Airlift was not a pretty film. It was very gritty and very real because the subject demanded that.
Chef is about food and travel, and we had to make the environment look pretty and pleasing. Eventually, you are selling an idea.
Do you have a preference for filming using natural light?
I think we all like to shoot in natural light. What happens is that to shoot in natural light, you will need an assistant director to sharply schedule everything according to sunlight. If we have that luxury, I would very much like to shoot in natural light.
But that doesn’t mean natural light is always the right choice. As I said, we aren’t shooting a documentary. I will light up a scene in my way to make it look cinematic, if the scene demands that. I am not married to natural light. Lighting is not about illumination, it’s a craft.
These days, a lot of people depend on their mobile phones and tablets for movie watching. What do you think of this change in the way people watch films?
Actually, I ask myself that a lot, and struggle to answer it. It is true, of course. Half the films that are being shot end up being watched on mobile phones. Now, is it going to change the way we shoot? We shoot for the big screen experience, and after the movie reaches the public domain, we can’t control them. Will we have to start shooting our films like the television, I don’t know. In television, they use mid-shots and close-ups the most because the screen is smaller.
You are one of the few underwater cinematographers in the country.
That was a complete accident. Prahlad Kakkar, who is one of the foremost ad filmmakers in India, runs a diving school in Lakshadweep. I bumped into him one day, and he told me young cinematographers were not interested in doing anything different. He literally ordered me to go to Lakshadweep, learn how to dive, and start doing underwater photography. I had never dived before, although I was always a good swimmer. Anyway, I went and I tried my hand at it. I loved it. I came back and started doing underwater photography for films and TV commercials.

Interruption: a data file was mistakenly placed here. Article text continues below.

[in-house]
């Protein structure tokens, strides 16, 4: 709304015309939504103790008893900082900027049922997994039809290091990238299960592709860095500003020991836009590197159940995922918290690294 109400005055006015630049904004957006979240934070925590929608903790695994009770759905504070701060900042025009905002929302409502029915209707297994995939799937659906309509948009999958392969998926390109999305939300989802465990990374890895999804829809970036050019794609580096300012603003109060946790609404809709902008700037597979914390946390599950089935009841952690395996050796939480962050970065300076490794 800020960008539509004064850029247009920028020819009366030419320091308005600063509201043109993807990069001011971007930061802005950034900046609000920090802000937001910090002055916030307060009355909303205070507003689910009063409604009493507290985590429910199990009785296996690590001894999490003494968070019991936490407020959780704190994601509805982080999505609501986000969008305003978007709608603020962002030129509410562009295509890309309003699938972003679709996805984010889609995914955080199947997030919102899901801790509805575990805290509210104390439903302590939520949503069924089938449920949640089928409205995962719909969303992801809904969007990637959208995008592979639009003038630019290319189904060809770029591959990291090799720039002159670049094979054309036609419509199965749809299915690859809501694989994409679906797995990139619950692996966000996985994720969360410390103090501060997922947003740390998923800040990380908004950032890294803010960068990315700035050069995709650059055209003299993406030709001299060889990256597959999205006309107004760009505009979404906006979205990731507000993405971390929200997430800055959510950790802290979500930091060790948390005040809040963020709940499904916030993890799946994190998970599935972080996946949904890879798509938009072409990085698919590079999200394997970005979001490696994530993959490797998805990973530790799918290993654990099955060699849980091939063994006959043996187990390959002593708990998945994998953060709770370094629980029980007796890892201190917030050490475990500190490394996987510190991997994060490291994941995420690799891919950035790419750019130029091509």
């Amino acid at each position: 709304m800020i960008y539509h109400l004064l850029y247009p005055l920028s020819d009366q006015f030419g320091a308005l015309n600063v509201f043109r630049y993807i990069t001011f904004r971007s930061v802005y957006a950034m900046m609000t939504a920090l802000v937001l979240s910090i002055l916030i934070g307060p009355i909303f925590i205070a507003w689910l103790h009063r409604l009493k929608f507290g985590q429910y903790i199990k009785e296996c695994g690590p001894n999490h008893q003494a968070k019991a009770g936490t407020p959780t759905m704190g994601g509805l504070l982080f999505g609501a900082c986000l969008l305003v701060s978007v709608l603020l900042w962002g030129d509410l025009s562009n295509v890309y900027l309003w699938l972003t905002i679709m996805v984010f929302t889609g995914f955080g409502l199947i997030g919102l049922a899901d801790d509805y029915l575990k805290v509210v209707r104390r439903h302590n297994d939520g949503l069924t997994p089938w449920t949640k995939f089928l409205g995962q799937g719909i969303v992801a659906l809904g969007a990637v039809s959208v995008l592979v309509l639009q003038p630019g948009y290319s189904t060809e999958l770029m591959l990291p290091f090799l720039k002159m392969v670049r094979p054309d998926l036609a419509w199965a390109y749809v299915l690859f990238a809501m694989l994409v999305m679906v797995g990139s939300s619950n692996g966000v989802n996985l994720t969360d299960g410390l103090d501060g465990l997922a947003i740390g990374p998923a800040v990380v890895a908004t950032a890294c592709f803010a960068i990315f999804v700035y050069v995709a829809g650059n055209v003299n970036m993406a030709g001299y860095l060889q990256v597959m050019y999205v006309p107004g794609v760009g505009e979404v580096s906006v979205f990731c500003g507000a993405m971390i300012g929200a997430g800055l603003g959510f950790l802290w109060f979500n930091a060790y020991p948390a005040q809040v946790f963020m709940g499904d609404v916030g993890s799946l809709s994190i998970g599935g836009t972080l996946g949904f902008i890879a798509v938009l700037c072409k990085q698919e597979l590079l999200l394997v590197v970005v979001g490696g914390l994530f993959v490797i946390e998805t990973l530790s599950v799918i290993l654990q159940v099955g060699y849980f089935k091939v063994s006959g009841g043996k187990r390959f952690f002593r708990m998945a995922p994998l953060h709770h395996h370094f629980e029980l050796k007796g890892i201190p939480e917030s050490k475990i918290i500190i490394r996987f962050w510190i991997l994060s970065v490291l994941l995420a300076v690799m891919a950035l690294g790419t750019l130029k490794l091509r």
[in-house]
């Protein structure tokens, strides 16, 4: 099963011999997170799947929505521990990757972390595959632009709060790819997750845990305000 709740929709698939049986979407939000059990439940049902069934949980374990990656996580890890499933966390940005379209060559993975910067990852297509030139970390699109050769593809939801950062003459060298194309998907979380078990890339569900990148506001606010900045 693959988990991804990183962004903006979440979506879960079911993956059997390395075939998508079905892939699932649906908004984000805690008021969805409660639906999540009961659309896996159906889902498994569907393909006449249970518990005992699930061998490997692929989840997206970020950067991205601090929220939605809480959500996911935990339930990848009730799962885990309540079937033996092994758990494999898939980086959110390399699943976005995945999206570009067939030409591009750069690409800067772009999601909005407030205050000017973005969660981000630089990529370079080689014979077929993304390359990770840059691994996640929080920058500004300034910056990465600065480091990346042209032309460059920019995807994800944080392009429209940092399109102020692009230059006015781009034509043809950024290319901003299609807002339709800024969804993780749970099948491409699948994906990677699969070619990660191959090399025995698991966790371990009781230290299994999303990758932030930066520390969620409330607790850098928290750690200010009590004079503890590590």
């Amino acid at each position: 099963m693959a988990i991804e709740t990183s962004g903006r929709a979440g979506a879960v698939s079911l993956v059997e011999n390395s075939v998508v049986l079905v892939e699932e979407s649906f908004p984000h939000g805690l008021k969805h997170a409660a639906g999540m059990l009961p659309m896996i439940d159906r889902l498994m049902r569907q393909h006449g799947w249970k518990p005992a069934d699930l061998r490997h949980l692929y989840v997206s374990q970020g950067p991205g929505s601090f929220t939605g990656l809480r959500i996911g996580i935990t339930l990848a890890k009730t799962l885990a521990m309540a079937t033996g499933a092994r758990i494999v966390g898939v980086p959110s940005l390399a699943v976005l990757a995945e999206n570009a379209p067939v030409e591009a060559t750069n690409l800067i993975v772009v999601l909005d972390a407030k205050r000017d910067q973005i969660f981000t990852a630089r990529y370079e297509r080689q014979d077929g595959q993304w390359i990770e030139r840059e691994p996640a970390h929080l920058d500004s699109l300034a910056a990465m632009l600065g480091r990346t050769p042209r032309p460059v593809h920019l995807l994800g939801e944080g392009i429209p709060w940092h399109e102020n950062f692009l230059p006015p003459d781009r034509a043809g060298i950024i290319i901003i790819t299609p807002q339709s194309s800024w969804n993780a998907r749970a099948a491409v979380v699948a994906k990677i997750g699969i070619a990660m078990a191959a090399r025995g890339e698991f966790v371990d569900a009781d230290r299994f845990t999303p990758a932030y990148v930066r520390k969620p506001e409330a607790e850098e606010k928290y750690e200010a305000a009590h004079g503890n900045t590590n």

I consider it a great little gift because I am able to go underwater, and light up, and shoot. It just lets me do all the things that I love to do.
All three feature films you have worked in were directed by your long-time friend, Rajakrishna Menon. Is that a conscious choice to only work with people you are close to?
I would like to work with other people as well. It’s always good to work with people you get along with very well because it’s on a film set that you spend a large part of your year. And as I am getting older, I want to work with people I get along with. Otherwise, it is not worth it at the end. I don’t want to feel miserable while creating good work.
Not just friends, but with people who create a good work environment on set. Sets where people are shouting and yelling at each other is something both Raja and I really don’t believe in. There needs to be a decorum. There is no reason for people to be yelling, shouting and screaming at each other, being nasty to one another. That’s something I am really firm about.
I have seen this tendency to control a film set with fear in film industries all over the country, not just in Bollywood. We tend to believe that filmmaking is a great calling, and we are creating some great piece of art, so that gives us the power to treat people badly. I think you can create equal or greater quality work with more dignity.
Atmosphere on the sets need to change. In the films I have worked in, we take a day off every week. I don’t think it’s necessary to work 40 days straight on a set. It is not possible. In our (work) culture, there is no respect for people’s time or energy.
Is there a film or a filmmaker who inspires you?
Many many films. More than I can list here. If you want one name, I will tell you about the man who inspired me the most. He is not a cinematographer, but a filmmaker whose films I keep going back to again and again. Andrei Tarkovsky.
His films might appear different when you watch it in different stages of your life. The same film offers you many different perspectives. His films are a book on philosophy, and he has a powerful visual language. Among his films, my favourite is Nostalgia.
Among the more contemporary filmmakers, my favourite is Terrence Mallick. He has a maverick way of setting up shots. He fails a lot, he succeeds a lot. He keeps experimenting. People like him are allowed to fail many times because they are always pushing something ahead. I have all the time in the world to watch his ‘failed’ experiments because those are good failures. They inspire me a lot.
The Priya Seth interview is a Silverscreen exclusive.